Draba strreptocarpa in a trough
 
Here is a native alpine draba growing in one of the monumental troughs that were in late lamented Wildflower Treasures garden--now mothballed in the nursery. It almost looks like it was taken on Mosquito Pass, don't you think?
 
Draba bruniifolia
 
I finish with the dwarf form of a widespread European draba, this one from southern Turkey--which has formed thick masses on one of my rock gardens--and gets better from year to year. One could have hundreds of variations on the theme of draba in a Colorado rock garden--and after this nasty spring--that's a pretty appealing idea to me at least! I know there will be LOTS of drabas at the sale this Saturday. Don't miss it!

Sunday, April 14, 2013

HELL! ichrysums! The white ones...(Good as it gets, buster!)

Helichrysum milfordiae on the Black Mts. of Lesotho near Sani Pass
I think I have already quoted my ex (Gwen Moore) in this blog, who used to say that "white is not a color": here too we disagreed. I do think white is a color and a damned nice one. Ten jillion Bridezillas a year can't be all wrong (white is the cliché color for weddings is it not?), and Vita did not choose orange for her twilight garden at Sissinghurst. If you are not a fan of white flowers and wooly white cushions, you do not deserve to know or visit the Drakensberg (which are acre per acre the greatest place on earth for alpines including your frickin' Himalayas). Why do I bring up the Draks in mid April, 2013? Because if I could that's the place on earth I'd most rather be right now--OK, Maybe I'd settle for the steppe near Almaty, which is probably a sea of tulips blooming!
I kick off the blog with the kicker of the genus, the silky, gorgeous Helichrysum milfordiae--well established in horticulture from the time it was first introduced by Helen Milford. I actually grew and bloomed this well for a few years--and since that time probably killed a dozen plants trying to repeat the feat. I have seen it looking stunning in many a British and European collection--and once or twice in the Pacific Northwest. Despite its frothy, silky, silvery leaves--it tolerates damp climates well.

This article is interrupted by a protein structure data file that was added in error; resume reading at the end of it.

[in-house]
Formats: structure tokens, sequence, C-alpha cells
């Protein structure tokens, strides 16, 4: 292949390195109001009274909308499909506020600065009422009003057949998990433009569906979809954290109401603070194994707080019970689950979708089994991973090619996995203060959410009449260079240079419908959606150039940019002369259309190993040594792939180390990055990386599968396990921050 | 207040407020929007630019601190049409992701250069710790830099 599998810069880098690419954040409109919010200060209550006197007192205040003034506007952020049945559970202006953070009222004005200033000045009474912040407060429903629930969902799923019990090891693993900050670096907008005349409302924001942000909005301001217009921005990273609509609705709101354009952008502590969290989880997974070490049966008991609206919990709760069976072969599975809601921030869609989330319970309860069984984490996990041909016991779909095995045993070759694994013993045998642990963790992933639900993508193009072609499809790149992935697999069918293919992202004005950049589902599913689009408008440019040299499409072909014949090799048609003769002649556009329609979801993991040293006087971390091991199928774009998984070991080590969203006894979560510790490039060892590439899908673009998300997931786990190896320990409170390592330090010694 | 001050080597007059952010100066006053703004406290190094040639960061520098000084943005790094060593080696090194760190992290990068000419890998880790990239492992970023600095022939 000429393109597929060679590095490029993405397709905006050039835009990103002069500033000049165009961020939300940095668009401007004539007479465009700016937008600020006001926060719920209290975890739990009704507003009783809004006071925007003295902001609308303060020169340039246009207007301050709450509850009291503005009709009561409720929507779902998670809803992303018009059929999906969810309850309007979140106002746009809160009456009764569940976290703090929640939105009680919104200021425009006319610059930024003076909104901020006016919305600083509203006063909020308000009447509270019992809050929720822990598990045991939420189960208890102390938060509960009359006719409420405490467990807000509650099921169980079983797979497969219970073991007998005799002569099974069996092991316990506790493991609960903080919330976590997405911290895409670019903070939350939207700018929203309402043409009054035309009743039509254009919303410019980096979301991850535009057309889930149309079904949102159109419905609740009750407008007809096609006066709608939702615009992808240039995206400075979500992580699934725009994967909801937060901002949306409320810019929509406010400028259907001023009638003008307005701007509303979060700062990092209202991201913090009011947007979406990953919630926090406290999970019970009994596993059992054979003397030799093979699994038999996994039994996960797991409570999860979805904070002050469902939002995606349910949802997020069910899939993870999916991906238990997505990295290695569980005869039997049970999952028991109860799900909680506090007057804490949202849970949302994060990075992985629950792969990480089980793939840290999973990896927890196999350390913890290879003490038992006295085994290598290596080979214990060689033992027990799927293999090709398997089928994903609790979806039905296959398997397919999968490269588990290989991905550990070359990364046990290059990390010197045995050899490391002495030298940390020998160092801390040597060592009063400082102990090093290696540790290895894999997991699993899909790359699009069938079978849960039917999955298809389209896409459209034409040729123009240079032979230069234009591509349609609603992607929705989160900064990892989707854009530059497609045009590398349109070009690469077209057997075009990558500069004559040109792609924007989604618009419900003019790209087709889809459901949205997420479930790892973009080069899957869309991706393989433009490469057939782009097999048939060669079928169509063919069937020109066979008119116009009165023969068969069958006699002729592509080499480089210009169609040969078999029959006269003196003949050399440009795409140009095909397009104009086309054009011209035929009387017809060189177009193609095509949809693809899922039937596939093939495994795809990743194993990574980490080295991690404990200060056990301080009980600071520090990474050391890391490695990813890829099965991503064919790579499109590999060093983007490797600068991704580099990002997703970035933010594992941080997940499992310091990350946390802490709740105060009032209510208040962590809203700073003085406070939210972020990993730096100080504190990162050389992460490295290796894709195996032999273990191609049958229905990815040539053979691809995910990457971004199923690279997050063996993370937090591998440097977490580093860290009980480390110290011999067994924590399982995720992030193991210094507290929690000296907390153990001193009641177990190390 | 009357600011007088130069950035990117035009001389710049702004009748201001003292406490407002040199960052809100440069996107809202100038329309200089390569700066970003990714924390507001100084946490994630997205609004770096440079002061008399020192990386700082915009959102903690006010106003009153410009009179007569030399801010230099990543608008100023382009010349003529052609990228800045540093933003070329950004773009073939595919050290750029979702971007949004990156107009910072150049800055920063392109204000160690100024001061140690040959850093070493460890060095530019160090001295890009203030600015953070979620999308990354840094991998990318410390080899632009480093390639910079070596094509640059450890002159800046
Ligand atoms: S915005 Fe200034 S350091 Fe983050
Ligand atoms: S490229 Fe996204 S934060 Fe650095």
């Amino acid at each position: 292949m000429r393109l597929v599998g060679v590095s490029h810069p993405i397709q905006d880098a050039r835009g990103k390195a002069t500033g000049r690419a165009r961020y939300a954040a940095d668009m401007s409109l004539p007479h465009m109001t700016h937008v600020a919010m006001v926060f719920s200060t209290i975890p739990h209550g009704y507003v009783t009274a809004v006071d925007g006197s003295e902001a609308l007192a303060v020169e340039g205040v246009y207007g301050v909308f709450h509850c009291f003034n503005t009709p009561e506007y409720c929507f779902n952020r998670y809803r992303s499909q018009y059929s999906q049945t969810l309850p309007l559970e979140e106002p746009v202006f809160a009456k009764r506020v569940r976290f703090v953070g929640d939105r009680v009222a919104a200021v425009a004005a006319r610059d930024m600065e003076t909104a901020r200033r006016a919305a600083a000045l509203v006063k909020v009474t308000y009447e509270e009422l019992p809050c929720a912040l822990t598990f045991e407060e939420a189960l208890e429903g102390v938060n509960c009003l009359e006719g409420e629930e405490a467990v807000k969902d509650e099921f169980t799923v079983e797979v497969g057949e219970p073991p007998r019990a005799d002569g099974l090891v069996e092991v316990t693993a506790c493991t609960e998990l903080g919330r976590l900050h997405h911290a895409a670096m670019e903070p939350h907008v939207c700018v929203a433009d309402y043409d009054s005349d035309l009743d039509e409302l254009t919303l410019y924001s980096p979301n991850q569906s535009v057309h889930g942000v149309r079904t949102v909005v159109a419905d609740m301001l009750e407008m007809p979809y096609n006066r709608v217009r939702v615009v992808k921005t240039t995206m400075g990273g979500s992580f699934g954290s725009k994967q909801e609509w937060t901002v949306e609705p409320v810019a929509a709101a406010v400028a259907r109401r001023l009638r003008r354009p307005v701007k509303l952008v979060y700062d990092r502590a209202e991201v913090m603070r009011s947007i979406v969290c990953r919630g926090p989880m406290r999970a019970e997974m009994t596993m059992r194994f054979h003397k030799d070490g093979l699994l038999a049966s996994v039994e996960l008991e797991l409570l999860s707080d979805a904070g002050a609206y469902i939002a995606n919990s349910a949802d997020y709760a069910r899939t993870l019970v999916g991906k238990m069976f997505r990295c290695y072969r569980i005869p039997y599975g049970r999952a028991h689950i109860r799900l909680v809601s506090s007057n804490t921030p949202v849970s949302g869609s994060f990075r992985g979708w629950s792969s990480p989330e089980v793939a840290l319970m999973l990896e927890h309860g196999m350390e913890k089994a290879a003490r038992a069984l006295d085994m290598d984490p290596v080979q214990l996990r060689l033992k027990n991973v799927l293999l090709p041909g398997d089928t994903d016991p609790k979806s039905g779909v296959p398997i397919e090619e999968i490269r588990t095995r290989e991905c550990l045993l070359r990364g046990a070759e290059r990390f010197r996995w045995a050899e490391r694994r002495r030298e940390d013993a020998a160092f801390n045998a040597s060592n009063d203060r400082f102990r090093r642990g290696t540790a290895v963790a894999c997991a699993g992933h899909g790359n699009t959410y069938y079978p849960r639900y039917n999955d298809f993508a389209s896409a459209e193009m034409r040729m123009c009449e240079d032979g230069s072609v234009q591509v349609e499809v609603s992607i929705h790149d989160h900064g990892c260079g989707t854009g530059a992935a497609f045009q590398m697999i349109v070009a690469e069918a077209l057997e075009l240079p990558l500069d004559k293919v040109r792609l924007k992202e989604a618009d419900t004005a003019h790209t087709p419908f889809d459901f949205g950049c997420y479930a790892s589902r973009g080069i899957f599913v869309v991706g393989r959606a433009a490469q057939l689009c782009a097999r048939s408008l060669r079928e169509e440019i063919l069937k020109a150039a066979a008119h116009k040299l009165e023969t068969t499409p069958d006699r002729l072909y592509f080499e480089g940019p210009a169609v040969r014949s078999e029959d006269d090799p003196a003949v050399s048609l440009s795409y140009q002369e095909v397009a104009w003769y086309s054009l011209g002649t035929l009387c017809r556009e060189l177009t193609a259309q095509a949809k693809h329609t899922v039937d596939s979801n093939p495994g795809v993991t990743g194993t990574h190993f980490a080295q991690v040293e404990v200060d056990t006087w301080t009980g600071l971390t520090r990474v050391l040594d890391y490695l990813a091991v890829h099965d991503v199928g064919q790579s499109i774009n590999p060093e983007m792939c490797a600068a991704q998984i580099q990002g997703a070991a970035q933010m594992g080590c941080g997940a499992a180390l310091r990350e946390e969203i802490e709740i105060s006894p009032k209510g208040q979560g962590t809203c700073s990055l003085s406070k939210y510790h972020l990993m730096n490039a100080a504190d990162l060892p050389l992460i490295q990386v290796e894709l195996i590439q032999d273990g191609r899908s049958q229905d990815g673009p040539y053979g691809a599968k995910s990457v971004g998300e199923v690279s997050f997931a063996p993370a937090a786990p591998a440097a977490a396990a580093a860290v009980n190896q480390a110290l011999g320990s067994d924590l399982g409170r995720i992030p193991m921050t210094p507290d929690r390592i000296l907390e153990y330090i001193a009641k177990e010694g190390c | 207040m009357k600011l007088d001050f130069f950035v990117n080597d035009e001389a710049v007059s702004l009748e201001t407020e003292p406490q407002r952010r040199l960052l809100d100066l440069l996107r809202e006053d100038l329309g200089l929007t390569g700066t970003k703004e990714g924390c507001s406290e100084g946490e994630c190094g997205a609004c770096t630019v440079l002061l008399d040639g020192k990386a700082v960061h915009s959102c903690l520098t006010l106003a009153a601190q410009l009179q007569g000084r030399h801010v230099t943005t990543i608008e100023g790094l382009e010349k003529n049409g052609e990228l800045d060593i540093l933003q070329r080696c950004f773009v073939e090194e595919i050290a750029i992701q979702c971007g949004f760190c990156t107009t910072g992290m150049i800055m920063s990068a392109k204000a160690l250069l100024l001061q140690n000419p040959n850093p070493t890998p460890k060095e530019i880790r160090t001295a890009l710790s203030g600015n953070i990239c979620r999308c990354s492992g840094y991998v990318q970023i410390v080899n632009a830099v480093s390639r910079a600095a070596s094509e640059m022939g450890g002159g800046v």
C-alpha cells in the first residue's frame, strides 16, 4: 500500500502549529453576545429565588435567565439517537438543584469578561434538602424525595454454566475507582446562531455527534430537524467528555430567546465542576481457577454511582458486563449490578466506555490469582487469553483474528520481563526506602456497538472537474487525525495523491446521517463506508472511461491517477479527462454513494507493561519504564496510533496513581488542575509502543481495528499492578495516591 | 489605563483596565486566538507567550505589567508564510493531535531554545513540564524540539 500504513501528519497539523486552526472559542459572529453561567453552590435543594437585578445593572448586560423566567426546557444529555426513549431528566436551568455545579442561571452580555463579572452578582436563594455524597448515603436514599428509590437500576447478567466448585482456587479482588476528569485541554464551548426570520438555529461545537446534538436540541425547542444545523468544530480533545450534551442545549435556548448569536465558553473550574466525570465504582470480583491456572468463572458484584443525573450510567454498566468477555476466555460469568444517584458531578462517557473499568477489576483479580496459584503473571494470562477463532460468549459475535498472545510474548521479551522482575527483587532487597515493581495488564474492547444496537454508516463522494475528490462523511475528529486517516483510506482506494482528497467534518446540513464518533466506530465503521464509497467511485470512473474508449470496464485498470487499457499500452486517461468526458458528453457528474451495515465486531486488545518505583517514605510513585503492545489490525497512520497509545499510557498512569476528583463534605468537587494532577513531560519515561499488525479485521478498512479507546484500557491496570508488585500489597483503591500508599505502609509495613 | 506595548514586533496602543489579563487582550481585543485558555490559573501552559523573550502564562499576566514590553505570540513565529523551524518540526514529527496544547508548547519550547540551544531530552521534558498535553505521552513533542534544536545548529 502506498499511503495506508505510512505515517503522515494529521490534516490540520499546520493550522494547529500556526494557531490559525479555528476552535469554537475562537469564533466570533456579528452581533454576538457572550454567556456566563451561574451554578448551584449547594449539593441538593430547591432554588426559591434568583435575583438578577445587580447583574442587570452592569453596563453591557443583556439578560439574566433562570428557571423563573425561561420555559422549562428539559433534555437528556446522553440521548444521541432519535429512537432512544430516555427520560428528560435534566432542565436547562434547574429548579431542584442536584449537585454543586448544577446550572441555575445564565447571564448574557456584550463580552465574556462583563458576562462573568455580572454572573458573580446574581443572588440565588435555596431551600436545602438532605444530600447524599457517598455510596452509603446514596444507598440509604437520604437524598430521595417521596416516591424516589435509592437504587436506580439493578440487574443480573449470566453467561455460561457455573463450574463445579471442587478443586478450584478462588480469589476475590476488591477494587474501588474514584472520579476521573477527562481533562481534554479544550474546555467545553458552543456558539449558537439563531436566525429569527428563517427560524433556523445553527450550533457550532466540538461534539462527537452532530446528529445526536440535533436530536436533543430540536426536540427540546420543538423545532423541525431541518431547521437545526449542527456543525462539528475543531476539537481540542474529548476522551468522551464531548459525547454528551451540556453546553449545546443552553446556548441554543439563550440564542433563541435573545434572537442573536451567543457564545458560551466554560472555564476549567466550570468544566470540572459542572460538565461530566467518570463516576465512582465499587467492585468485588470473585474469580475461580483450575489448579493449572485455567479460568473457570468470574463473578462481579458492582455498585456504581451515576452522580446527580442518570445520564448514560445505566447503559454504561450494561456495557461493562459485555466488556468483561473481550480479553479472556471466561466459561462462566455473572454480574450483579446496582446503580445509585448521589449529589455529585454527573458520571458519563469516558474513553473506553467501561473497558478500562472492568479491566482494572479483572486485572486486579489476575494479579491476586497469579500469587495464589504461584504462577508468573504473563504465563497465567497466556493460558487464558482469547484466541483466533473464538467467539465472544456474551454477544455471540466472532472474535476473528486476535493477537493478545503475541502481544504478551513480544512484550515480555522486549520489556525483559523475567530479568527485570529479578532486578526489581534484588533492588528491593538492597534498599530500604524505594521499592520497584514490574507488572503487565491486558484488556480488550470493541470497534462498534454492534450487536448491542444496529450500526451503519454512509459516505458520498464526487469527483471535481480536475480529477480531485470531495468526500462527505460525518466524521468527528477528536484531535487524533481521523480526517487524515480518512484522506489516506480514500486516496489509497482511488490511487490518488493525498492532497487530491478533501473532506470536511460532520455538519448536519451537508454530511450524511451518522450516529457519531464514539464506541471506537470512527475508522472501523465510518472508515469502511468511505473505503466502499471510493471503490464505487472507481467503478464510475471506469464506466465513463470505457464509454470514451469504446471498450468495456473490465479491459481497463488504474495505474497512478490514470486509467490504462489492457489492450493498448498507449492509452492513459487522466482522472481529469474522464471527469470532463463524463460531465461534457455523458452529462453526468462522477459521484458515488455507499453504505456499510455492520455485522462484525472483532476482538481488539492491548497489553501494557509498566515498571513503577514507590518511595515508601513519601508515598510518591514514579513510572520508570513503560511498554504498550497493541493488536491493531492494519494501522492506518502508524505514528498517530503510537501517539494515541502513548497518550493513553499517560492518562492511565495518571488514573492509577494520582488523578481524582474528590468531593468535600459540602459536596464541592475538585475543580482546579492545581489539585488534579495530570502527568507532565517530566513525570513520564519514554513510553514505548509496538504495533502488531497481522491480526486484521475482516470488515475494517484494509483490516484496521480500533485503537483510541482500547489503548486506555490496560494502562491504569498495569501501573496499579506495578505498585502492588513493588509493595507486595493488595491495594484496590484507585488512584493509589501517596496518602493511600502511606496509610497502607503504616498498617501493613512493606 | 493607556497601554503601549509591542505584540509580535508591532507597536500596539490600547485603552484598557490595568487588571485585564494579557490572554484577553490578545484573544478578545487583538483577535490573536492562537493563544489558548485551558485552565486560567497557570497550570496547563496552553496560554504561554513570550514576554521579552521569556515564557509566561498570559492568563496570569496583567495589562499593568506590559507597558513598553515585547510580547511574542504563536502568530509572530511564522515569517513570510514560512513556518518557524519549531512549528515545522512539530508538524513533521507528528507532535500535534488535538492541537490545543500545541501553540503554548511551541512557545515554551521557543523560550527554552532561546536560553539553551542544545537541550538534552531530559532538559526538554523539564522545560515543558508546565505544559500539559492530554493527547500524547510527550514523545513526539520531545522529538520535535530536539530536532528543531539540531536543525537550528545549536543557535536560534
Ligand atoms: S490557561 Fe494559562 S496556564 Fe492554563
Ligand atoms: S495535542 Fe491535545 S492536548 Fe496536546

Helen Milford (for whom it was named) wrote several magical accounts of the South African alpine flora which she practically invented for Horticulture almost seventy years ago. Scary thought this: I first read those accounts half a century ago! That's how long I've been in this business!
 
A closeup of one of the ubiquitous gems of the highest altitudes of the Drakensberg: I photographed this just a few dozen feet from the Chalet on Sani Top where it carpeted the ground by the thousands for acres. That area is horribly overgrazed by sheep that must shun this and other helichrysums (a half dozen species are growing thick there). I suspect this is fluffy with seed there as I type this (the picture was taken in February)--do you mind harvesting some for me if you are headed there this week?
Helichrysum montanum on Mount-aux-Sources
 
I know, I know--the flower is yellow and not white as I implied in the title! But the foliage is as white as lamb's ears, or as Moby Dick (if you have not read the White chapter in Moby Dick you are have missed the greatest Rant in Literature, other than the "Nick" rant in Tristram Shandy, of course). If Herman had seen Helichrysum montanum, I am sure he would have stuffed it somewhere in his white rant--the foliage is too yummy for words. I grew this five or ten years, and even produced flowers and seed (which I put in the exchanges). I have never seen it in horticulture otherwise. More is the pity. Some day I must do a blog on Mount-aux-Sources--second highest peak in the Drakensberg. In a perfect world, I would like my ashes scattered there. (This world is not perfect--I may have to settle for the mere Rockies).
 
Helichrysum marginatum: I shall have to upload this again at work: the original was crisp!

I probably grew this sucker for twenty years: I first was sent seed by Olive Hilliard. To be sent helichrysum seed from Hilliard is tantamount to having a sonata dedicated to you by Bach. I'm too young for the latter. I grew this superbly back when the Rock Alpine Garden was a borderline Zone 4B USDA garden. Today it is probably Zone 6B: those who deny global warming will one day rue their stupidity. I rue it now.


Helichrysum pagophilum on the Black Mts. of Lesotho